Forum for Science, Industry and Business

Sponsored by:     3M 
Search our Site:


A Rainbow for the Palm of Your Hand

In a single step, engineers create a rainbow-colored polymer that could open the door to portable, handheld multispectral imaging devices

University at Buffalo engineers have developed a one-step, low-cost method to fabricate a polymer with extraordinary properties: When viewed from a single perspective, the polymer is rainbow-colored, reflecting many different wavelengths of light.

Used as a filter for light, this material could form the basis of handheld multispectral imaging devices that identify the "true color" of objects examined.

"Such portable technology could have applications in a wide range of fields, from home improvement, like matching paint colors, to biomedical imaging, including analyzing colors in medical images to detect disease," said UB Vice President for Research and Economic Development Alexander N. Cartwright, one of the UB researchers who led the study.

The ease of producing the polymer could make it feasible to develop small devices that connect with cell phones to conduct multispectral imaging, said Qiaoqiang Gan, a UB assistant professor of electrical engineering and another member of the research team.

"Our method is pretty low-cost, and because of this and the potential cell phone applications, we feel there is a huge market for improving clinical imaging in developing countries," Gan said.

Because the colors of the rainbow filter are produced as a result of the filter's surface geometry, and not by some kind of pigment, the colors won't fade over time. (It's the same principle that gives color to the wings of butterflies and feather of peacocks.)

Cartwright and Gan's team reported on their polymer fabrication technique online Feb. 22 in Advanced Materials, an academic journal. Coauthors on the study also include UB students Ke Liu and Huina Xu and UB research scientist Haifeng Hu. An abstract is available here:

Images of Gan and Cartwright are available here: and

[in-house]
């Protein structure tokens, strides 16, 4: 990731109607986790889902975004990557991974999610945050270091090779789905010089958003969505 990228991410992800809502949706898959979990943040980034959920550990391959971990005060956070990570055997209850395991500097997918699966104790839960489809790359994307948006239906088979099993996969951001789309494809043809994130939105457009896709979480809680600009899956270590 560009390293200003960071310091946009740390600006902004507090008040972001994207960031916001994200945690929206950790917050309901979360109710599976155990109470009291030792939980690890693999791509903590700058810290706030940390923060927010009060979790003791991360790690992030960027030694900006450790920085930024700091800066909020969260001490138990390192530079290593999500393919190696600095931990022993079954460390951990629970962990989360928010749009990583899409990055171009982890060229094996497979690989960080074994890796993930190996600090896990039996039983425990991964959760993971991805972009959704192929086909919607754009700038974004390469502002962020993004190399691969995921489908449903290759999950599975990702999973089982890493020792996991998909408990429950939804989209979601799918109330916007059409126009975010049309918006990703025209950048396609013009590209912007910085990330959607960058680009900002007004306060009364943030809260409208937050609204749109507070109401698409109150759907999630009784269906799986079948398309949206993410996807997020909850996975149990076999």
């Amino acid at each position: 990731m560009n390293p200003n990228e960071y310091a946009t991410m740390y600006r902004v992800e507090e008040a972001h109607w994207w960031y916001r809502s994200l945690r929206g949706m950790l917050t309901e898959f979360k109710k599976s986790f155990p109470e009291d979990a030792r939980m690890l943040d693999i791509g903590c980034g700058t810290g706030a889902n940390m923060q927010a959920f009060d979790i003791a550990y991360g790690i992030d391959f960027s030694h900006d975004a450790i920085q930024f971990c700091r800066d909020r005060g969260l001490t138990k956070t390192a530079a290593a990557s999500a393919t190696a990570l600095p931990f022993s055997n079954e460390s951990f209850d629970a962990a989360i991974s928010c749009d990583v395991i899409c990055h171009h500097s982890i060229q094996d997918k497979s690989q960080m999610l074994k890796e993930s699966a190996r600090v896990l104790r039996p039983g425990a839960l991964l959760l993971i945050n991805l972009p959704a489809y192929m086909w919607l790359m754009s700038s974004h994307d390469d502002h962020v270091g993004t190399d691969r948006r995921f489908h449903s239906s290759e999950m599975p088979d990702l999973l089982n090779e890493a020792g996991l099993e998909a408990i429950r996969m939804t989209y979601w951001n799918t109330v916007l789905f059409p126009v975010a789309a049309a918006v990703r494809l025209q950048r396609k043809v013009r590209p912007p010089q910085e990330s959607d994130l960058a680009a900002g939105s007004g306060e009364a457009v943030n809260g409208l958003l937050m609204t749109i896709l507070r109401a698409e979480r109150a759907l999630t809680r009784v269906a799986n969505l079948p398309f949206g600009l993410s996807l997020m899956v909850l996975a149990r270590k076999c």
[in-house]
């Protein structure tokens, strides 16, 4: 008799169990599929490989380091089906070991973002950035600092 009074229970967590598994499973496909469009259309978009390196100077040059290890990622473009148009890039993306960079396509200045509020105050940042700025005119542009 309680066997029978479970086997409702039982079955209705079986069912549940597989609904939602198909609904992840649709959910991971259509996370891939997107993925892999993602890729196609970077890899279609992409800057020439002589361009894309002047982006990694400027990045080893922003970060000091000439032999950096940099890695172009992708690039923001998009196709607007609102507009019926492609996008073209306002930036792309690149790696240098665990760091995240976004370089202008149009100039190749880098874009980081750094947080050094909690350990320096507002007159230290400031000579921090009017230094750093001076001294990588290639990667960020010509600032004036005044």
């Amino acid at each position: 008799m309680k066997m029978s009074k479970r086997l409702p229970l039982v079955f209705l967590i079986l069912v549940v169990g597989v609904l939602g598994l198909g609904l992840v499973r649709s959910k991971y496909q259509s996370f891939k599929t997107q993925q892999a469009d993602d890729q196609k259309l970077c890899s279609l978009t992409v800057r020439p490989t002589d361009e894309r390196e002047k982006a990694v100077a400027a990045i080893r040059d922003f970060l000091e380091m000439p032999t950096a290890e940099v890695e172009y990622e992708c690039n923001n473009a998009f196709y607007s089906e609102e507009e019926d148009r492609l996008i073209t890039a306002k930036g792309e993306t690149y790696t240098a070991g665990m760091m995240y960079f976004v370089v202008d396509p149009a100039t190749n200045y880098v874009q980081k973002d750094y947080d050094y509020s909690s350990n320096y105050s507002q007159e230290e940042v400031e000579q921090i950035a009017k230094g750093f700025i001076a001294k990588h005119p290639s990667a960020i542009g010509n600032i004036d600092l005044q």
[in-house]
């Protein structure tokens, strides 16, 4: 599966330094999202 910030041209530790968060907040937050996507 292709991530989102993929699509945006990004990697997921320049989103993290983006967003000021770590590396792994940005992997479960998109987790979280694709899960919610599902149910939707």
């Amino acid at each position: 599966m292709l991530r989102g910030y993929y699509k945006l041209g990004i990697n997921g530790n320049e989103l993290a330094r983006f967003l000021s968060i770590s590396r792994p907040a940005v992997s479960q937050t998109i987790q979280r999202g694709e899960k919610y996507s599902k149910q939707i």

The UB Office of Science, Technology Transfer and Economic Outreach (STOR) has submitted a provisional patent application detailing the production process to the U.S. Patent and Trademark Office.

To create the rainbow material, Liu and Xu sandwiched a photosensitive pre-polymer syrup between two glass slides. (A photosensitive substance is one whose physical properties change upon exposure to light.)

Next, they directed a laser beam through a curved lens placed above the pre-polymer solution. The lens divided and bent the laser beam into light of continuously varying wavelengths.

As this light hit the solution, monomers in the solution began joining into polymers, forming a continuous pattern of ridge-like polymer structures. Larger ridges rose where the light struck with more intensity.

The resulting structure is a thin filter that is rainbow-colored when viewed under white light. This is because the periodic polymer layers reflect a continuous spectrum of colors, from red on one end to indigo on the other.

The single-step fabrication method -- shining a laser light through a curved lens -- is affordable and relatively simple.

The filter the researchers created was about 25 millimeters long, but the technique they used is scalable: It's possible to create filters of different sizes by shining the laser through lenses of different sizes.

Gan said the next step for the researchers is to improve the quality of the rainbow filter. The team is also beginning to explore ideas for incorporating the technology into handheld devices.